As the 2016 Presidential election unfolded, Kate Christensen shuttled between the old New Hampshire farmhouse where her husband was born and the couple’s home in Portland, Maine.

“I had a really bad feeling,” says the PEN/Faulkner award-winning novelist (The Great Man, 2008), who saw yard signs multiply like mushrooms on a rotten log. “Trump, Trump, Trump, Trump—it was like the Trump Corridor. And at the same time, I somehow got on every single save-the-environment email list, so every morning my spam is crammed with news of how the world is ending.”

The juxtaposition between American politics, worldwide environmental disaster, and Christensen’s happy home life in northeastern New England birthed her seventh novel, The Last Cruise, which Kirkus calls “an entertaining mashup of Ship of Fools and Titanic.” (Caveat lector—contrary to James Cameron’s romantic reimagining, it was a tragedy.)

Set on a soon-to-be-decommissioned mid-sized cruise ship, the story centers on three distinctive characters: Vacationer Christine Thorne is a Mainer and former big-city journalist. Vivacious Miriam Koslow plays second violin in an aging Israeli string quartet. And Hungarian executive sous-chef Mick Szabo, a last-minute addition to the kitchen crew, has a hangover.

“Mick had been told very little about this cruise,” Christensen writes, “but he knew that it was the Isabella’s last before she was retired: a two-week cross-Pacific jaunt that would take them to three ports of call in the Hawaiian Islands filled by a reverse trip back. The tone was meant to echo and imitate her first cruise in 1957: retro menu, classic cocktails, cabaret singers, jazz bands, string quartets, old movies, blackjack and baccarat in the casino. Everyone would be expected to dress for dinner. There was no Internet service, and no one under sixteen was permitted on board.”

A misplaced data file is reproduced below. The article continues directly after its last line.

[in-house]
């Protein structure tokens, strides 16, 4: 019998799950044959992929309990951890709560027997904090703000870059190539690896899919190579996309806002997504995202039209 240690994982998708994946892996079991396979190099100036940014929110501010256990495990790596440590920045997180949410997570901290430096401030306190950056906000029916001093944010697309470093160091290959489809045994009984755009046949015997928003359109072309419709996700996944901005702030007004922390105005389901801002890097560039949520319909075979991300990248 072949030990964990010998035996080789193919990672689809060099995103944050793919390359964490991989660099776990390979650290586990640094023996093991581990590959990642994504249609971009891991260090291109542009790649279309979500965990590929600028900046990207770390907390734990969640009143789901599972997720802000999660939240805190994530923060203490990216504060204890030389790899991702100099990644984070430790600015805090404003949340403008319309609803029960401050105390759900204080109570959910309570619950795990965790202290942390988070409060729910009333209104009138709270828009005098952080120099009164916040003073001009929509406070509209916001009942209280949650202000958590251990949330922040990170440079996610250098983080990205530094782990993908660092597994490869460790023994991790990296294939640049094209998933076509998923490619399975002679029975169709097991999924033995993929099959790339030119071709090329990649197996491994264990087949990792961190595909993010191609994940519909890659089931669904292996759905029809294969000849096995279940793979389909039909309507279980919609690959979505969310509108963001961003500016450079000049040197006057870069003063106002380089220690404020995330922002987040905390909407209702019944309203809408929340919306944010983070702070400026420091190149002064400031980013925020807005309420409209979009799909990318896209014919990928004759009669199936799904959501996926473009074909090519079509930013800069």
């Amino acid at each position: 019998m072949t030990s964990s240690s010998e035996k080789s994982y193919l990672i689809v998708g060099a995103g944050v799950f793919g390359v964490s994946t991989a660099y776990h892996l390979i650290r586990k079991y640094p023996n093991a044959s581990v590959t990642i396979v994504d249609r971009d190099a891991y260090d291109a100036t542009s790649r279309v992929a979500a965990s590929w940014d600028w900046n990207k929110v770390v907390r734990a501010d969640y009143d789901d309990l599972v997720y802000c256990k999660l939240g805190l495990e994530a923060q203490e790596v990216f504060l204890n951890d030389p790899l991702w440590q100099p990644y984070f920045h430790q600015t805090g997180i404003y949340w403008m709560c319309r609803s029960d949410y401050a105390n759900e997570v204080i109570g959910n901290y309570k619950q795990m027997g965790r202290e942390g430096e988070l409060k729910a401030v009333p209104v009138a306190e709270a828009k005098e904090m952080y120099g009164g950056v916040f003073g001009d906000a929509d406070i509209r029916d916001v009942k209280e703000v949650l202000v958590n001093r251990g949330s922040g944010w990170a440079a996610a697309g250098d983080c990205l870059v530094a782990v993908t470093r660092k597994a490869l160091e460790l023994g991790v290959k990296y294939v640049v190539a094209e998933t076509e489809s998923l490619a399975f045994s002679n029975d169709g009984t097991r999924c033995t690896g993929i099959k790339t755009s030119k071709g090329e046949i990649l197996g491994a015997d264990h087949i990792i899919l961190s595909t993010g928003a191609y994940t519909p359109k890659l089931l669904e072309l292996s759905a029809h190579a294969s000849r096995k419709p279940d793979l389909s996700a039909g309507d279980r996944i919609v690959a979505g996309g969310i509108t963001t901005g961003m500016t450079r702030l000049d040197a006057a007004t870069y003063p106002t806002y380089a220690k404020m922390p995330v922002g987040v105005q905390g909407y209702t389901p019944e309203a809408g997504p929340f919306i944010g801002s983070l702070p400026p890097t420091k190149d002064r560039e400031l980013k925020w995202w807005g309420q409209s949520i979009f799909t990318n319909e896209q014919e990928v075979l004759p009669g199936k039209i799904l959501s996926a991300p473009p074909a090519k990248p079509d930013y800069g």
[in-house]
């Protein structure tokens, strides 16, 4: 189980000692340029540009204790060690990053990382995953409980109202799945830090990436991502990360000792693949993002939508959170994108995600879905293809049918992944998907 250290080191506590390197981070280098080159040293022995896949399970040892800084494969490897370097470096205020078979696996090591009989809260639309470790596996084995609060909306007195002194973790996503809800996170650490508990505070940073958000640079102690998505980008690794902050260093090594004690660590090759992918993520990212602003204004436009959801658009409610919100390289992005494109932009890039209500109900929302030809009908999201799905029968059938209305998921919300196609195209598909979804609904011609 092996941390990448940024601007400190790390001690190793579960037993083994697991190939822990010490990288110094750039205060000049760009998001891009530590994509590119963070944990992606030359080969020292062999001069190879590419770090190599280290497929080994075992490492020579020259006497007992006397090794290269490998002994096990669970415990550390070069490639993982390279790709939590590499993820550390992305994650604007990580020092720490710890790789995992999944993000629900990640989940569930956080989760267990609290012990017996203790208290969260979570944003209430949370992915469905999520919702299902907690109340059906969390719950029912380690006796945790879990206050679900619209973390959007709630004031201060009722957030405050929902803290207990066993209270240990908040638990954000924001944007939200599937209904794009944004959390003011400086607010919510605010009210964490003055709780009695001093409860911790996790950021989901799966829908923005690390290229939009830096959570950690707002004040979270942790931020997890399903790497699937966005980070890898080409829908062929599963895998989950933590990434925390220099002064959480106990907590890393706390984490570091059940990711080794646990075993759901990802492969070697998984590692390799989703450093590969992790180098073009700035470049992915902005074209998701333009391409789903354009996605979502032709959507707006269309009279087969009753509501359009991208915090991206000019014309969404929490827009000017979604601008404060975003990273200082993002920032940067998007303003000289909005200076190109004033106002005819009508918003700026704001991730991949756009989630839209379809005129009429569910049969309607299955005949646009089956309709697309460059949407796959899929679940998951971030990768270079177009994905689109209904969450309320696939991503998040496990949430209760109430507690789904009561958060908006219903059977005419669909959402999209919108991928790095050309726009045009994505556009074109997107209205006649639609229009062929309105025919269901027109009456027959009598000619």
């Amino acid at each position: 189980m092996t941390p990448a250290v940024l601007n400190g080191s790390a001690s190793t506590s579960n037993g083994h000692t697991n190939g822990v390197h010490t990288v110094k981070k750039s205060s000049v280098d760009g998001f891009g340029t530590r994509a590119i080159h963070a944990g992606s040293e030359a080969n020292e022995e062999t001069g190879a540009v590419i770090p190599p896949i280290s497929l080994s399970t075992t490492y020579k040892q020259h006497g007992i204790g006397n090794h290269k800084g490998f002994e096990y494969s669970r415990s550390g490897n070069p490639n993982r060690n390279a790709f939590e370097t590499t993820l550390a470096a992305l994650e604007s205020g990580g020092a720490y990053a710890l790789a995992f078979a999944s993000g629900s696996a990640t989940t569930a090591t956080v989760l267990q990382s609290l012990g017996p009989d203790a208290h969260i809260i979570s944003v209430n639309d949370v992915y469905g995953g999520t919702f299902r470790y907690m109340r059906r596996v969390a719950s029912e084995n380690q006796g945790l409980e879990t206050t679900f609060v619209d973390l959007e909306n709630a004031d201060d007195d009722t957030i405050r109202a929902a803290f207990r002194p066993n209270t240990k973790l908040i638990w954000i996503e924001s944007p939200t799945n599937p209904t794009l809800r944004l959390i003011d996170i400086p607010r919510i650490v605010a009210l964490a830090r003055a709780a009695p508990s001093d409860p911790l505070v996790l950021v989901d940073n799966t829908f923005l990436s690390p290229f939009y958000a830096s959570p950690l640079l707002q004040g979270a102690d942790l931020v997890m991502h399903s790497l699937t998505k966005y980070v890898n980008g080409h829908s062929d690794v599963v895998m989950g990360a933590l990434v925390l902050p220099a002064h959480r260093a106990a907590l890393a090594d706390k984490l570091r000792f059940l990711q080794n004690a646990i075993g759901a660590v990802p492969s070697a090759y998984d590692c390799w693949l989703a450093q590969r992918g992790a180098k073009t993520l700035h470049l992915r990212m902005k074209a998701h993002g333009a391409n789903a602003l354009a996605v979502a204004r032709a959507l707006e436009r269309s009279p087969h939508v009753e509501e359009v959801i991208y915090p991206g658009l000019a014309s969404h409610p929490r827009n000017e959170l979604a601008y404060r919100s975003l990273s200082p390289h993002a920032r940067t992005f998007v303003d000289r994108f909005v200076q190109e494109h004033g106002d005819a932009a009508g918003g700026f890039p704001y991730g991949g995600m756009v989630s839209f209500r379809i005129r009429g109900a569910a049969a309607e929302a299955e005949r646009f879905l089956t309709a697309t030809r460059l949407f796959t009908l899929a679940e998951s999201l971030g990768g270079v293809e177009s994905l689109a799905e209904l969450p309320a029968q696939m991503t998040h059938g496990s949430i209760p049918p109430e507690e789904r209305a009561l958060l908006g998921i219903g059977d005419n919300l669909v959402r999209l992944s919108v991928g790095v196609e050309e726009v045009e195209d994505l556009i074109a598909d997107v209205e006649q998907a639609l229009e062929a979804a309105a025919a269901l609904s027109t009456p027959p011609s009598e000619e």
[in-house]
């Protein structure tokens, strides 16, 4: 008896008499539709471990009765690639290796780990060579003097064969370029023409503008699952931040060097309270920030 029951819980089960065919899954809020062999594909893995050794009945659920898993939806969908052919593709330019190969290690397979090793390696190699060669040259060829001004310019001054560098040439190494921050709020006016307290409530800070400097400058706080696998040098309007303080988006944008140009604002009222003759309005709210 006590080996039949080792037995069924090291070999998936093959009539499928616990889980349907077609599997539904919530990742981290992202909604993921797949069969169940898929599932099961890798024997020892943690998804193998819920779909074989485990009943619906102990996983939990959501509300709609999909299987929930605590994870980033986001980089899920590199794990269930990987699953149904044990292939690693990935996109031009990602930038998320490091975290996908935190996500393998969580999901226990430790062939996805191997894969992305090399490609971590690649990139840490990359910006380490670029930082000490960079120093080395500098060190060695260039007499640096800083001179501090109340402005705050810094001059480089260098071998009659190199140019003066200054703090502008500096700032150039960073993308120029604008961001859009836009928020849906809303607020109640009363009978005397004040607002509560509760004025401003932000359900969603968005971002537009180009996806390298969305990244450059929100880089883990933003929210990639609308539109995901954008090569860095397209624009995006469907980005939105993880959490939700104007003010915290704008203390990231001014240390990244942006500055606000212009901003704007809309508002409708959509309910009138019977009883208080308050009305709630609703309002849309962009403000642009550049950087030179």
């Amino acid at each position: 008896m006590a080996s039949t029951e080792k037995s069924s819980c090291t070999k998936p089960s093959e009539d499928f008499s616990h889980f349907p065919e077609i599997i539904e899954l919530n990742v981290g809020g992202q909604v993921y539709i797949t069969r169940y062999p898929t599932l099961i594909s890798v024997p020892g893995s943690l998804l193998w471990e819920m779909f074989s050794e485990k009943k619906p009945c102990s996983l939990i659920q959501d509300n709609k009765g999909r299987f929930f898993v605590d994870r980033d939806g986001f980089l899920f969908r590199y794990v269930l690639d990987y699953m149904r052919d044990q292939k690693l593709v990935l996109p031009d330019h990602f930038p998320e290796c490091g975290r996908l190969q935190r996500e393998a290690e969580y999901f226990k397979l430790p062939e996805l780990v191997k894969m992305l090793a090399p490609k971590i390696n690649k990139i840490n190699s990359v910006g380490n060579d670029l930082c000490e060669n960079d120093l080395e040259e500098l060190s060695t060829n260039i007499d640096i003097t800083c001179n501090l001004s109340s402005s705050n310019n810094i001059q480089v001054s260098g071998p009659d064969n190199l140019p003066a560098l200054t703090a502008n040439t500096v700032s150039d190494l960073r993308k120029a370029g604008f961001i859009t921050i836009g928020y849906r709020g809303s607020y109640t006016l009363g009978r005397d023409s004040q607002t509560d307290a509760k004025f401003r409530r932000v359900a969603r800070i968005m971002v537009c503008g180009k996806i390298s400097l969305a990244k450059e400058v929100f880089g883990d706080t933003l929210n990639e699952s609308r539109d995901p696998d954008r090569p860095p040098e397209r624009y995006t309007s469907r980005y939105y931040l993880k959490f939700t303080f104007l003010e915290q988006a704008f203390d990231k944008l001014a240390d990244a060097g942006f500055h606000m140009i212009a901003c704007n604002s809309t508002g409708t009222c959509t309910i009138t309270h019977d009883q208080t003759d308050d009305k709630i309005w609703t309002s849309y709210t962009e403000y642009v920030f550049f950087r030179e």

Sounds like fun, right?—Hawaii-bound, nostalgia abounding. For Christine, traveling with her friend Valerie, a journalist investigating workers’ conditions on the ship, it’s an opportunity to sip martinis while she contemplates starting a family with her farmer husband. Miriam, for whom the voyage represents a professional swan song, may finally act on a titillating intra-quartet attraction. And impressing the cruise’s star chef may mean a plum job, on land, for Mick.

“I wanted the novel to be entertaining,” Christensen says. “I wanted to lift myself out of this despair and existential craziness and think of what we’ve done to the earth—that no one was talking about it. I wanted to write a book that allowed me to express all this in fiction, so it starts as, yes, here we go on a cruise.”

Undercurrents swiftly emerge, from the gross inequality among the ship’s billionaire owners, passengers, entertainment staff, and crew; to the evident pollution Christine encounters while swimming in the sea.

“She had seen so many online news stories,” she writes, “TV shows, documentaries that cataloged and exposed humanity’s unstoppable destruction of the oceans with images of vast gyres of trash, miles-long oil slicks, bleached and dying coral reefs, seabird stomachs full of deadly plastic, whales and dolphins entangled in fishing nets, algae blooms. She had absorbed all this information with a sense of helpless, grief-sickened rage. It reminded her of reading horror novels as a teenager, unable to look away, sucked in, a stifled scream in the pit of her stomach, eyes shocked wide.”Christensen Jacket

It’s the sinking feeling Christensen had seeing all those Trump signs, circa 2016, bestowed upon a character on a disaster-fated cruise. At best a joyful jolt to action, at least one hell of a ride, The Last Cruise is a gut-punch to be glad for—from an author who’s always considered herself a political writer “hiding behind social comedy.”

“There are a lot of us with this feeling in the pit of our stomachs,” Christensen says, “and writing this book was my way of taking action. Whatever effect it may have, it was all I felt I could do.

“I’m a writer and a novelist,” she says, “so I believe political fiction about people, about characters, is important right now. It’s what I want to read, and it’s what I want to write. I hope the small tribe of readers who will relate to this book will find it.”

Megan Labrise is a staff writer and co-host of the Fully Booked podcast.